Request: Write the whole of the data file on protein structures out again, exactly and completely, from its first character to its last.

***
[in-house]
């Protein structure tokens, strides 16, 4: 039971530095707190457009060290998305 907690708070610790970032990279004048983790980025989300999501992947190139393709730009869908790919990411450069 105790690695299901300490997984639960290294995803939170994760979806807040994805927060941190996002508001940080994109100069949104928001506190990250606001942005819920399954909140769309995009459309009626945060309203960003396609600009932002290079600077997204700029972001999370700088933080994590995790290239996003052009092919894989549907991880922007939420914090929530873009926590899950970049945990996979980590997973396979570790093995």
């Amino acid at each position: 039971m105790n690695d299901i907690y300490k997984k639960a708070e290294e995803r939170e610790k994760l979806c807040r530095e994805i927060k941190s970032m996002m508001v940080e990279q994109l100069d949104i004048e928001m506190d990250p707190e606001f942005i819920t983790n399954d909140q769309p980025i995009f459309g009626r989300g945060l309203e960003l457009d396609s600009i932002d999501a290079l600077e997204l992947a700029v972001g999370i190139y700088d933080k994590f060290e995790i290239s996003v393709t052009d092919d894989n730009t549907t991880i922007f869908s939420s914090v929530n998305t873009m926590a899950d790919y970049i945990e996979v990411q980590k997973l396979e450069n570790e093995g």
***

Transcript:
[in-house]
């Protein structure tokens, strides 16, 4: 039971530095707190457009060290998305 907690708070610790970032990279004048983790980025989300999501992947190139393709730009869908790919990411450069 105790690695299901300490997984639960290294995803939170994760979806807040994805927060941190996002508001940080994109100069949104928001506190990250606001942005819920399954909140769309995009459309009626945060309203960003396609600009932002290079600077997204700029972001999370700088933080994590995790290239996003052009092919894989549907991880922007939420914090929530873009926590899950970049945990996979980590997973396979570790093995």
């Amino acid at each position: 039971m105790n690695d299901i907690y300490k997984k639960a708070e290294e995803r939170e610790k994760l979806c807040r530095e994805i927060k941190s970032m996002m508001v940080e990279q994109l100069d949104i004048e928001m506190d990250p707190e606001f942005i819920t983790n399954d909140q769309p980025i995009f459309g009626r989300g945060l309203e960003l457009d396609s600009i932002d999501a290079l600077e997204l992947a700029v972001g999370i190139y700088d933080k994590f060290e995790i290239s996003v393709t052009d092919d894989n730009t549907t991880i922007f869908s939420s914090v929530n998305t873009m926590a899950d790919y970049i945990e996979v990411q980590k997973l396979e450069n570790e093995g």